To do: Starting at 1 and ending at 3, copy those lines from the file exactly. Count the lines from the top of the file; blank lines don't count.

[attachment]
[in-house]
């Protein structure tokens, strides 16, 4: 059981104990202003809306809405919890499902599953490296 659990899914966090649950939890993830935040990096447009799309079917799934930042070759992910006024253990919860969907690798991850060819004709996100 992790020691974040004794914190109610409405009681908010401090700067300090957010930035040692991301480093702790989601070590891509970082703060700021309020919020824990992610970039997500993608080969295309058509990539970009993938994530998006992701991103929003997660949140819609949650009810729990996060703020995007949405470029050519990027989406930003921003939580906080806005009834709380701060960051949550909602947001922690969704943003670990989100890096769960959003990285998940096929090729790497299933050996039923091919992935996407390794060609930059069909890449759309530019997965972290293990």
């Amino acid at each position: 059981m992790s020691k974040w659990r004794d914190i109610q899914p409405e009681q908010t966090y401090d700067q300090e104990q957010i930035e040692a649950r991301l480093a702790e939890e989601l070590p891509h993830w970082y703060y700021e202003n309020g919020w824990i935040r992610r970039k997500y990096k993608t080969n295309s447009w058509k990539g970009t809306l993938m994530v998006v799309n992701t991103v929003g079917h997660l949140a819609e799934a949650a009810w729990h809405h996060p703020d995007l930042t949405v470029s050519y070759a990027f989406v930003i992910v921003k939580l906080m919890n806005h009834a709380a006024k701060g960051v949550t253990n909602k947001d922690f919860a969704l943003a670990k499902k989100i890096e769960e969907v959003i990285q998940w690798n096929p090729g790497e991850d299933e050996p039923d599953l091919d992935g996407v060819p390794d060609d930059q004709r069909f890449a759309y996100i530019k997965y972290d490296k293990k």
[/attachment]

[in-house]
């Protein structure tokens, strides 16, 4: 059981104990202003809306809405919890499902599953490296 659990899914966090649950939890993830935040990096447009799309079917799934930042070759992910006024253990919860969907690798991850060819004709996100 992790020691974040004794914190109610409405009681908010401090700067300090957010930035040692991301480093702790989601070590891509970082703060700021309020919020824990992610970039997500993608080969295309058509990539970009993938994530998006992701991103929003997660949140819609949650009810729990996060703020995007949405470029050519990027989406930003921003939580906080806005009834709380701060960051949550909602947001922690969704943003670990989100890096769960959003990285998940096929090729790497299933050996039923091919992935996407390794060609930059069909890449759309530019997965972290293990």
């Amino acid at each position: 059981m992790s020691k974040w659990r004794d914190i109610q899914p409405e009681q908010t966090y401090d700067q300090e104990q957010i930035e040692a649950r991301l480093a702790e939890e989601l070590p891509h993830w970082y703060y700021e202003n309020g919020w824990i935040r992610r970039k997500y990096k993608t080969n295309s447009w058509k990539g970009t809306l993938m994530v998006v799309n992701t991103v929003g079917h997660l949140a819609e799934a949650a009810w729990h809405h996060p703020d995007l930042t949405v470029s050519y070759a990027f989406v930003i992910v921003k939580l906080m919890n806005h009834a709380a006024k701060g960051v949550t253990n909602k947001d922690f919860a969704l943003a670990k499902k989100i890096e769960e969907v959003i990285q998940w690798n096929p090729g790497e991850d299933e050996p039923d599953l091919d992935g996407v060819p390794d060609d930059q004709r069909f890449a759309y996100i530019k997965y972290d490296k293990k």